WASHINGTON, April 4 — A Palestinian-American doctor said he walked out of a Ramadan event with President Joe Biden at the White House to show solidarity with the people of Gaza against Israel’s offensive.

Thaer Ahmad, who traveled to Gaza earlier this year, told CNN he left the meeting between Biden and members of the Muslim community on Tuesday in protest at US “rhetoric” supporting Israel.

“I let him know that I am from a community that’s reeling. We are grieving. Our heart is broken for what’s been taking place over the last six months,” Ahmad, an emergency doctor from Chicago, said he told the president.

He said he then “let him know that out of respect for my community, out of respect for all of the people who have suffered, who have been killed in the process, I need to walk out of the meeting.”

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Biden “actually said that he understood,” he added.

The White House said yesterday that Biden respected the doctor’s stance.

“The president respects any American’s right to peacefully protest,” Press Secretary Karine Jean-Pierre told a briefing. “He understands that this is a painful moment for many Americans.”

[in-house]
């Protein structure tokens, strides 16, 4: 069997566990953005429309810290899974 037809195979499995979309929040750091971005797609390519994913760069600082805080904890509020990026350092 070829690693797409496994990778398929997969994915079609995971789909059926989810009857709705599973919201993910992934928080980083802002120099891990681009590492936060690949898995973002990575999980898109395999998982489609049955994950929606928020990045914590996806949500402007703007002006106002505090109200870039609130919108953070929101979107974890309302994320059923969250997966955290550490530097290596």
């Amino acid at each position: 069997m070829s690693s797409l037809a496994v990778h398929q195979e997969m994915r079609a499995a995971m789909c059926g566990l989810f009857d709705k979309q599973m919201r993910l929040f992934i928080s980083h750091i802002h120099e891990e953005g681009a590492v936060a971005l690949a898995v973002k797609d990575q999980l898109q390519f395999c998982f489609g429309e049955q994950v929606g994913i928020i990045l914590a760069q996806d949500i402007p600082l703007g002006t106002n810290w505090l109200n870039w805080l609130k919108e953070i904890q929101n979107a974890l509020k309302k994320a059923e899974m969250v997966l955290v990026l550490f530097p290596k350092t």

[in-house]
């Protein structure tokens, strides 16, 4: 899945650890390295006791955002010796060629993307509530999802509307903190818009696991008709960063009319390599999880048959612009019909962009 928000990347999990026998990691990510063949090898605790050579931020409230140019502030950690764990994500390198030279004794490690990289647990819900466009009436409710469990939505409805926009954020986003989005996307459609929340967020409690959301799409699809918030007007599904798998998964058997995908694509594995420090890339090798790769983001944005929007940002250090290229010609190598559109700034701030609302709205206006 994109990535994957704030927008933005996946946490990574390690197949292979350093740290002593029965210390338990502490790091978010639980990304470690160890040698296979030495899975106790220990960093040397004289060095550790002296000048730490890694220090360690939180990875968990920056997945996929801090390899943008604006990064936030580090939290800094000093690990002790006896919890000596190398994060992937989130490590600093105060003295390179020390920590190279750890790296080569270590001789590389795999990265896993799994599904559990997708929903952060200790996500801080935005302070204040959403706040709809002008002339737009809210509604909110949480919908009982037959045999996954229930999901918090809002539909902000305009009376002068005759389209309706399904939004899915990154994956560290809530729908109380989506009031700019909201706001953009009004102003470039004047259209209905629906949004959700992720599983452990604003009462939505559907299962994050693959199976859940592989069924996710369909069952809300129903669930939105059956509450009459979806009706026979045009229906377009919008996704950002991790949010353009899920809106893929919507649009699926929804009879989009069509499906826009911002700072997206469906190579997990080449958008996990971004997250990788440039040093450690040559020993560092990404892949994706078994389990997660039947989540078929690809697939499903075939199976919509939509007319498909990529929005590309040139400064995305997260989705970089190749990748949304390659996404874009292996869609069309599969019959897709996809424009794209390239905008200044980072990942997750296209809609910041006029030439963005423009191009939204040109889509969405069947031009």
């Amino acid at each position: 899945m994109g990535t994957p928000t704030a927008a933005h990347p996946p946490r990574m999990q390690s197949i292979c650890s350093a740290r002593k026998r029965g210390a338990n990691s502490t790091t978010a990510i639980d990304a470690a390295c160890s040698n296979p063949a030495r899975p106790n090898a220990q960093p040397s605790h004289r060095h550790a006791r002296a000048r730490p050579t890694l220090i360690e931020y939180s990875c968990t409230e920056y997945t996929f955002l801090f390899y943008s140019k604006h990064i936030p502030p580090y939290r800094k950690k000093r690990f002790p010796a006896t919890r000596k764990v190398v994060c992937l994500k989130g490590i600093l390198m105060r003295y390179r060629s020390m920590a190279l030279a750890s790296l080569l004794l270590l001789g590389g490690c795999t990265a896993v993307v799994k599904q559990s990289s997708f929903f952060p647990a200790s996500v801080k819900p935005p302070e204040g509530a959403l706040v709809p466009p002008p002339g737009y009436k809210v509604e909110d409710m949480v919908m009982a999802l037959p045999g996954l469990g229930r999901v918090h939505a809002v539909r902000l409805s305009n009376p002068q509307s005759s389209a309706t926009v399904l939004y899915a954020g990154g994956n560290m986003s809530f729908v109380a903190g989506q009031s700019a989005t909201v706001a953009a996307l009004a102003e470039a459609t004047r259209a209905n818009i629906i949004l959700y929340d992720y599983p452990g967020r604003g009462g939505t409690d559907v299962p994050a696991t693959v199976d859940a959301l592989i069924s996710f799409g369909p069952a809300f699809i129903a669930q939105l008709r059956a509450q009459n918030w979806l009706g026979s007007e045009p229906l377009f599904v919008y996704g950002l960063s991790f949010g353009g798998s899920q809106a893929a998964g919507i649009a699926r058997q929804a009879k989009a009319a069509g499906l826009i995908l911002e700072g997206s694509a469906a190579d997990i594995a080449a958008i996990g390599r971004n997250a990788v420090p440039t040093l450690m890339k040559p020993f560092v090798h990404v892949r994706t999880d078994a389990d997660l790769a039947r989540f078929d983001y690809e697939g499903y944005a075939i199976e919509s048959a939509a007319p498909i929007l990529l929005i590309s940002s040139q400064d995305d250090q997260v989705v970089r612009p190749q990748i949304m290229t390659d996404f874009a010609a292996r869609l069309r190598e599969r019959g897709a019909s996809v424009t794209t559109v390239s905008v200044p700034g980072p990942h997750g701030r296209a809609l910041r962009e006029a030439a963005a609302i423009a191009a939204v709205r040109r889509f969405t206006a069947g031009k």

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Biden had downsized the traditional event to mark the Muslim holy month of Ramadan amid growing domestic anger over his support for Israel’s offensive in Gaza following Hamas’ October 7 attacks.

Muslim leaders met the president but asked for there to be no fast-breaking dinner, with Biden holding only a small meal separately with Muslim White House staff.

Tensions over Gaza soared further this week after an Israeli air strike killed seven employees of a US-based charity, World Central Kitchen, on Monday.

Biden said on Tuesday he was “outraged” and accused Israel of not doing enough to protect aid workers or civilians, in one of his strongest statements since the war started.

“I think you can sense the frustration in that statement yesterday,” US National Security Council spokesman John Kirby told reporters.

But the White House said that Biden continued to support Israel’s “right to defend itself” and there were no plans to curb arms deliveries to the key US ally. — AFP